What the story doesn’t tell us, but we nevertheless know to be true because we are men and they were too, is that they fought in the boat. Not fisticuffs, no, not like that, but there were voices raised to be sure, and words exchanged, salty ones, and comments made about the rowing ability of some, and an ongoing argument about the insanity of pressing ahead into the night when the wind was against them, the waves were high, they hadn’t even reached the midpoint of the lake, and for Christ’s sake why were they doing this?
Let’s just go back. Turn around and head for shore. Let the wind drive us back to Jesus, where we saw him last, waving us off from the beach at dusk.
It had all started so well. They had been heroes, every one of them, each taking a bit of the boy’s donated lunch from Jesus’ hands and watching it multiply over and over again in their own hands as they distributed it to the crowd. The sunny day paled in comparison to the glow of public recognition and appreciation in which they basked. The accolades and thank yous and gentle ribbing continued when later they were sent back into the crowd, fetching their fishing baskets from the boat first, waste bins for leftovers of bread and fish.
“Go on,” said Jesus as the sun was setting, “I’ll send the crowd away and catch up with you on the other side.”
And so they drifted off into the peachy dusk, their boat bobbing gently on a tranquil lake, voices from the diminishing crowd echoing faint across the water as they drew away, points of flickering flame appearing in the darkening shore behind and in the sky above, campfires, torches and stars.
What a day. What a great day.
Every now and again life grabs us and says “do this!” We may not have the benefit of a real flesh-and-blood Jesus giving us the specific instruction to “go to the other side”, but most of us will at times embark on a new venture, confident enough that, even in the absence of undeniable divine sanction, the stars in our private universe are at least sufficiently aligned toward good fortune that we should set out. We recognize a course for our lives and trust that it rests under the blessing of God. And for the most part we take these commitments on when we have reached a place of confidence, of feeling pretty good about ourselves.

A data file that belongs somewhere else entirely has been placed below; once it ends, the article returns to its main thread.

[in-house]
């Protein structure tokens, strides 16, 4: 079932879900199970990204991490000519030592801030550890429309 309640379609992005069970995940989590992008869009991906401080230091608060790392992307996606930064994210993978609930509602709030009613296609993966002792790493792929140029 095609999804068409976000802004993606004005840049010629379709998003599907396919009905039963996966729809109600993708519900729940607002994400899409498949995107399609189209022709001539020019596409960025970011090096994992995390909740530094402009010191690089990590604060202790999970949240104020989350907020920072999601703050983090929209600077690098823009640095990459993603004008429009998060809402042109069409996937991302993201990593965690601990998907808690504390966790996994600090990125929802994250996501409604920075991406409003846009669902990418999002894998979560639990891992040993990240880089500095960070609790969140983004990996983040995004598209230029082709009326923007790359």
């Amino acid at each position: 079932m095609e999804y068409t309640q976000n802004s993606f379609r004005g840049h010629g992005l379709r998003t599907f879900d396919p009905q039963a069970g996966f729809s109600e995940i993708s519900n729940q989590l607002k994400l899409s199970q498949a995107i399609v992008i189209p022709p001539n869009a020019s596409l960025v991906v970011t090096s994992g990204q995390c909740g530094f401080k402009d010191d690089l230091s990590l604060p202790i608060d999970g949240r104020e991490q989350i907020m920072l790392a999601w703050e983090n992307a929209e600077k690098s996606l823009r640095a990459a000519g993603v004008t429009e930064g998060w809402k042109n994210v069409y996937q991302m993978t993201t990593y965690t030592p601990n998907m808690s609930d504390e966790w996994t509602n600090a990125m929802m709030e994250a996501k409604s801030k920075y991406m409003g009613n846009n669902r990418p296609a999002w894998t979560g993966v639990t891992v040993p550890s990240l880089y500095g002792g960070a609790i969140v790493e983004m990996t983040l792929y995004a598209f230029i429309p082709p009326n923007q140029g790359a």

We pop the question to our sweetheart, we sign the contract with our new employer, we make the move to a different city, we join in as an eager volunteer.
We are sent off from our old station in the glow of well wishes, in the calm of confidence and camaraderie, munching on the leftovers of our latest success.
And then one day, not long into our new commitment, we feel the faintest of breezes on our face, we notice the ripples on the surface of the water, and a distinct change of attitude among those with us in the boat. The honeymoon over, we are calmly eating our breakfast cereal, minding our own business, when our sweetheart, for no reason whatsoever, frowns and grumpily says, “I hate it when you do that.” And we have no idea what she is talking about. The boss calls us into the office and hands us a task that is decidedly not in our contract. Tourists no more, our new location isn’t living up to its billing; why did we ever leave? And that volunteer job that was going to change the world? Meh.
By the time Jesus came to the disciples in the middle of the night they were in genuine peril. Straining at the oars for hours they had made little headway. The experienced fishermen among them were handicapped by the dead weight and inexperience of the others, those new to the sea, the ones leaning over the gunwales retching their bread and fish dinners. There was a real threat of capsizing, of drowning all, fishermen too.
Who saw it first they don’t remember, but in the end they all saw it: a ghostly figure moving over the water in the distance, disappearing and reappearing as their boat thrashed violently up and down in the waves. Suddenly they were gripped by fear and by each other. From their youngest days they had heard the stories of those in the throes of death whose eyes were opened to the underworld, how as one passed from this life to the next spirits would become visible, the two worlds melding into one. Their fate was now confirmed; death was upon them.
That thing that seemed so right, so clear and simple way back when? It became difficult, complicated, fraught, didn’t it? And now the situation is completely out of hand; as far as you are concerned, it’s over. The journey is done, the boat will go under, and you will too.
The most remarkable phrase in the telling of this tale is one we skip right over: “Shortly before dawn he went out to them, walking on the lake. He was about to pass them by…”
From Jesus’ perspective, the circumstances surrounding the voyage were not themselves the voyage. He asked them to go to the other side and told them he would meet them there. They were all still working to that same end, wind, waves, emotions and attitudes aside. To their credit the boat was still facing the direction he’d sent it, and the men were still rowing.
Going back to find Jesus where they’d seen him last would have landed them on an empty beach.
There may not have been a single man of great faith in the boat, but there were twelve men of faithfulness.
Gentle reader, keep rowing.